Hong Kong Med J 2011;17:47–53 | Number 1, February 2011
Family medicine training in Hong Kong: similarities and differences between family and non-family doctors
YT Wun, TP Lam, KF Lam, Donald KT Li, KC Yip
Department of Family Medicine and Primary Care, The University of Hong Kong, Hong Kong
OBJECTIVE. To study the local medical profession’s opinions on the training requirements for the specialty of family medicine. This was to serve as a reference for future planning of the health care system.
DESIGN. Cross-sectional study.
PARTICIPANTS AND SETTING. All registered doctors in Hong Kong.
MAIN OUTCOME MEASURES. Doctors’ ratings on the importance of vocational training, professional assessment, job nature, and experience to become suitably qualified as a family doctor, and their opinions on the length of necessary vocational training.
RESULTS. A total of 2310 doctors (23% of doctors in the local register) responded. Professional assessment was mostly agreed as a qualification, followed by vocational training, clinical experience, and job nature. Over 70% agreed on a training period of 4 years or less. Non-family doctors were more likely to opt for professional assessment as the qualification and also opt for a longer training period.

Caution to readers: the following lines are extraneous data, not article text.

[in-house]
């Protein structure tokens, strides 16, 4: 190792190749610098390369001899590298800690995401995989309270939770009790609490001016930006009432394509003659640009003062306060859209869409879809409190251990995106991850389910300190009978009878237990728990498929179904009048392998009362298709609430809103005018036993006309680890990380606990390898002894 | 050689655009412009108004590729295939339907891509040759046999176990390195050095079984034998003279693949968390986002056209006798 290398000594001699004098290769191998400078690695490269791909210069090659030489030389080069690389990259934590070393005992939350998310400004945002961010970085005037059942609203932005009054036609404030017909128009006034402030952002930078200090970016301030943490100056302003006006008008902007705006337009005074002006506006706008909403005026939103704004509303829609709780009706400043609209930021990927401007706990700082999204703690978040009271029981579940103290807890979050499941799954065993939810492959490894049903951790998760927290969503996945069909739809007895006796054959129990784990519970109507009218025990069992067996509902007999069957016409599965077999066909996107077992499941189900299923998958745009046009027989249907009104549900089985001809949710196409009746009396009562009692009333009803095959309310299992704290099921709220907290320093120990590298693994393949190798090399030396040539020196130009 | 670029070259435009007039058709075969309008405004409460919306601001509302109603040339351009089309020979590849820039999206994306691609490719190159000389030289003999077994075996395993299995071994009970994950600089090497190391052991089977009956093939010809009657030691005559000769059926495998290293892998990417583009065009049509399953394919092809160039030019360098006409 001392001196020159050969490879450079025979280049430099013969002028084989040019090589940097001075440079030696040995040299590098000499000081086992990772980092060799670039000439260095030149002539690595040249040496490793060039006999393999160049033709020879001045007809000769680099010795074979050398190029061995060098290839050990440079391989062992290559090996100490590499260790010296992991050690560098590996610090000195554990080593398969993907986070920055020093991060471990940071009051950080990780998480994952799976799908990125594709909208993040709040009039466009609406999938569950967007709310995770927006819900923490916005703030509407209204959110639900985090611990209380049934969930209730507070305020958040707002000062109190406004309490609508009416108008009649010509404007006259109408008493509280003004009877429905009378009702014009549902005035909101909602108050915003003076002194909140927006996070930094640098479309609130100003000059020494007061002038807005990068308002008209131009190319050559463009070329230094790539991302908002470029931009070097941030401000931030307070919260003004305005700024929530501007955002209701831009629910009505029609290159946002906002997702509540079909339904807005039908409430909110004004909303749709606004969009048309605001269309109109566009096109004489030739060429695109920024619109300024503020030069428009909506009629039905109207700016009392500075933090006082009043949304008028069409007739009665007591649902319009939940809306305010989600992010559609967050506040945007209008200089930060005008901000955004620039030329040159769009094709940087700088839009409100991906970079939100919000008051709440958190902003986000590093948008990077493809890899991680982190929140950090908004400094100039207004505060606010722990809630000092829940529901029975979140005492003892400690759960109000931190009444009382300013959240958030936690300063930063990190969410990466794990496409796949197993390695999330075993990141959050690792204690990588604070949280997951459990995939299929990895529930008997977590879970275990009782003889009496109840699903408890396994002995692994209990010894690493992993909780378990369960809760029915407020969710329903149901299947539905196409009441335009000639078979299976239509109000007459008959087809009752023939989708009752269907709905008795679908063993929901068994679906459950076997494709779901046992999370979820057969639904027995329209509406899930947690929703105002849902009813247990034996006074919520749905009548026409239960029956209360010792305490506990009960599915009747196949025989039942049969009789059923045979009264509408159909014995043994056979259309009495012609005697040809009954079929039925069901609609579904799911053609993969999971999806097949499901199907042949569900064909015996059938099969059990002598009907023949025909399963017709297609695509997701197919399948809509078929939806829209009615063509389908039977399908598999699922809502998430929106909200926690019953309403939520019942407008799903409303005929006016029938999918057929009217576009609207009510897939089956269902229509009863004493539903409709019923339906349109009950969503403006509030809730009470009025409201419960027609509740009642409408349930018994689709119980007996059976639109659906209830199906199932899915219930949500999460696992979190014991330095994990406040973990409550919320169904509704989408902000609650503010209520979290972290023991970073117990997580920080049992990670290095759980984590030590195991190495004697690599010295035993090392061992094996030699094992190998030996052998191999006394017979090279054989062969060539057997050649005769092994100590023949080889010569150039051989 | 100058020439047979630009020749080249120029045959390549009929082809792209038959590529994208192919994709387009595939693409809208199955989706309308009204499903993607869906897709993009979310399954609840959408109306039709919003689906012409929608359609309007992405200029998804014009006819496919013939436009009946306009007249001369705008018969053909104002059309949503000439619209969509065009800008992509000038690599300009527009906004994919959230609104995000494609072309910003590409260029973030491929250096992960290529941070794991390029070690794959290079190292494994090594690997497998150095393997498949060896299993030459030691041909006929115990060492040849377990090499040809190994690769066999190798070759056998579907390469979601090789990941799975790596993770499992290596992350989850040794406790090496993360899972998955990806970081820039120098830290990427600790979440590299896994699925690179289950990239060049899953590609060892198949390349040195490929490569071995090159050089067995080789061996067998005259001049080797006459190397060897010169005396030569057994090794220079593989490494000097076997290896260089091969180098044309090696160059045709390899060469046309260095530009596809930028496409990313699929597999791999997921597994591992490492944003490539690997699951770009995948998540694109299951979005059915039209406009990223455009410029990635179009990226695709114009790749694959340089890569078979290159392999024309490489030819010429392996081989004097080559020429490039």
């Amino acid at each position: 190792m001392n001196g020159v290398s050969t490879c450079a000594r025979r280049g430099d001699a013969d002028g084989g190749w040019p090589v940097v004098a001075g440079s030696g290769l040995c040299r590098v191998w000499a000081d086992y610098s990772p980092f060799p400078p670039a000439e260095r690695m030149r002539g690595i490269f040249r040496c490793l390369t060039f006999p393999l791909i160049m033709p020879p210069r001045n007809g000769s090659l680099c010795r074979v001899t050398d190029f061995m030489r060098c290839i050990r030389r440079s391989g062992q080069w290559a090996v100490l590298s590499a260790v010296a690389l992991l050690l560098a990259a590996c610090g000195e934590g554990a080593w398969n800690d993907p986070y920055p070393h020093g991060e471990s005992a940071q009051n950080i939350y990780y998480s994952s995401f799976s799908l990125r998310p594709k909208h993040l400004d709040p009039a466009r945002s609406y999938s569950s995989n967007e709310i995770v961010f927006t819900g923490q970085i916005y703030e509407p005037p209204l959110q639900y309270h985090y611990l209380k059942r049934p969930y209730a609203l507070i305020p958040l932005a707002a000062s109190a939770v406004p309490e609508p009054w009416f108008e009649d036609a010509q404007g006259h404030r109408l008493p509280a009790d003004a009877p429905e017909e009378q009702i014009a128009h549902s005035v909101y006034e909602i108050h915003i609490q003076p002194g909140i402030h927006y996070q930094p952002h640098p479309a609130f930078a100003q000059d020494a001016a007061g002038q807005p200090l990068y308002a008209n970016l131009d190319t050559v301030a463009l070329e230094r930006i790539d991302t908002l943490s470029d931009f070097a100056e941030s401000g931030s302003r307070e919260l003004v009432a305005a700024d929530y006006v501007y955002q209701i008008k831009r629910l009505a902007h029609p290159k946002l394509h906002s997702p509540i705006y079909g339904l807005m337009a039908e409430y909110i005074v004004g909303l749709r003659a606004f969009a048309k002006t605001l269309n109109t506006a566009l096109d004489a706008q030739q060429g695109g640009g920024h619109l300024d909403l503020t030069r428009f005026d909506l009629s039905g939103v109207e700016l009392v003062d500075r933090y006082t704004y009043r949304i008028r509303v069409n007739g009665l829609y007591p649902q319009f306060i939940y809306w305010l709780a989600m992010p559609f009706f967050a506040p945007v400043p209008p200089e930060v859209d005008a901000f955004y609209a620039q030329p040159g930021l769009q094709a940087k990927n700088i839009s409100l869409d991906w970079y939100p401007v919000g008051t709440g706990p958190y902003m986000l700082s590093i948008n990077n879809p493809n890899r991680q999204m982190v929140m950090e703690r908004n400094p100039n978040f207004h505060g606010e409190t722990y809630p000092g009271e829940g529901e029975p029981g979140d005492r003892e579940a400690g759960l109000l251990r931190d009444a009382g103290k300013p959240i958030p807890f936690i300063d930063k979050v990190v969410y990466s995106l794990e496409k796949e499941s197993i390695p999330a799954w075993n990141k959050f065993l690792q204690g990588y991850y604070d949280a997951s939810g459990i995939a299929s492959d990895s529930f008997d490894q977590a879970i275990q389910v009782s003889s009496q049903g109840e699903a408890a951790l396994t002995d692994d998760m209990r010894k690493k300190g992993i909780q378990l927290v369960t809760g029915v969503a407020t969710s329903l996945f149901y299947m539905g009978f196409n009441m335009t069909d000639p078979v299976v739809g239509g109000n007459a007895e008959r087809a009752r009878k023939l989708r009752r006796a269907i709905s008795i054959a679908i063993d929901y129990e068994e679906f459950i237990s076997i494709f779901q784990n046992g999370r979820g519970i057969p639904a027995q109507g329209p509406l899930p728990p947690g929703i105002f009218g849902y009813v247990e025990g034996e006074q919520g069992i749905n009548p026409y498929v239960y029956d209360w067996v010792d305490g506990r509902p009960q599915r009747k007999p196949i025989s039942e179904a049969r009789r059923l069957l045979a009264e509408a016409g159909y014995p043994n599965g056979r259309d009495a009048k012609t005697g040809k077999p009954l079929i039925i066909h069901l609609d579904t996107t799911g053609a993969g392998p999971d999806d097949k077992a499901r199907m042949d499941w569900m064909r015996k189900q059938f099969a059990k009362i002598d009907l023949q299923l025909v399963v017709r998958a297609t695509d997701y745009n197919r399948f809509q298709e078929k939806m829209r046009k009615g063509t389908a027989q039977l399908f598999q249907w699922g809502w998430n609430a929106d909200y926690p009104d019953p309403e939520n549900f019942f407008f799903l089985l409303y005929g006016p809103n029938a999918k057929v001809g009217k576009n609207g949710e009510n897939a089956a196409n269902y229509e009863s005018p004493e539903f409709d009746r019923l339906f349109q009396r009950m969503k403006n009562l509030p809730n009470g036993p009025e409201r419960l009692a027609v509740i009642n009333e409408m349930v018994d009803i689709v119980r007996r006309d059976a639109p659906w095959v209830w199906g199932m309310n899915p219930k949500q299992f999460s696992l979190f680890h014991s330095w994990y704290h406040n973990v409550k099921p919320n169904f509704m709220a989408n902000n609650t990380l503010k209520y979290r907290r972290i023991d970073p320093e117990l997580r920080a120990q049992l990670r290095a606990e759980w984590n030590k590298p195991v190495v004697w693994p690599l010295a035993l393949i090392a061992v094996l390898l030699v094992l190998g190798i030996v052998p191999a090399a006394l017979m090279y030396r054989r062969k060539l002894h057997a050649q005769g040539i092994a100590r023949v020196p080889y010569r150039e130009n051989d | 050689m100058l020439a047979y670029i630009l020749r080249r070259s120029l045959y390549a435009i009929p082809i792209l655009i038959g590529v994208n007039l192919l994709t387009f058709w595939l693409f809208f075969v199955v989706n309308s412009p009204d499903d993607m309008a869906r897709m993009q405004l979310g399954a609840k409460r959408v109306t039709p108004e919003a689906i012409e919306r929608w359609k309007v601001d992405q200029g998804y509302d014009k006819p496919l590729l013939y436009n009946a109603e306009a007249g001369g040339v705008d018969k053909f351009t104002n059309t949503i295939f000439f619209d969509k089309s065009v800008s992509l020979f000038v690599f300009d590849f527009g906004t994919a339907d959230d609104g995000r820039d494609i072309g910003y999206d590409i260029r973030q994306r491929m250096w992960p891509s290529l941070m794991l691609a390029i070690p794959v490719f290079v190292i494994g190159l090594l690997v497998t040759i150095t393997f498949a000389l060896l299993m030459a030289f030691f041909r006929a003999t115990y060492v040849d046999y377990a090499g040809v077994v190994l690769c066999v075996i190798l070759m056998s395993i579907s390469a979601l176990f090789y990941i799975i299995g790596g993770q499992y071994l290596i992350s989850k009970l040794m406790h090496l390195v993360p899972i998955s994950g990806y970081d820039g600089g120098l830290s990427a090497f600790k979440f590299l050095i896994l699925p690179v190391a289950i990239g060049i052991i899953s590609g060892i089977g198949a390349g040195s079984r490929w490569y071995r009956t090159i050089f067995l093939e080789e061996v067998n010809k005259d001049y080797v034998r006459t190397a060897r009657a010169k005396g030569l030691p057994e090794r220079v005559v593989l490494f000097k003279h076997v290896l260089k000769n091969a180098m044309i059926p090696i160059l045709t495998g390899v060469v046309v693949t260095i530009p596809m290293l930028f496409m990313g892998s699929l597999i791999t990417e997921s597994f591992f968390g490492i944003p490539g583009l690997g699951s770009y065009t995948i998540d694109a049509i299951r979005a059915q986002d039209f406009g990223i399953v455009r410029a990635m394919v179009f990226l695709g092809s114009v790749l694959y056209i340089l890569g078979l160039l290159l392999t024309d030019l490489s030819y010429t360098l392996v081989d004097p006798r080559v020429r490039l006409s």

CONCLUSION. Vocational training was considered important as a qualification for the specialty of family medicine. The length of training was mostly agreed to be 4 years or less, not the 6 years currently required by the Hong Kong Academy of Medicine. The vocational training programme for family medicine might require re-examination.
Key words: Clinical competence; Family practice; Health services; Primary health care; Quality of health care
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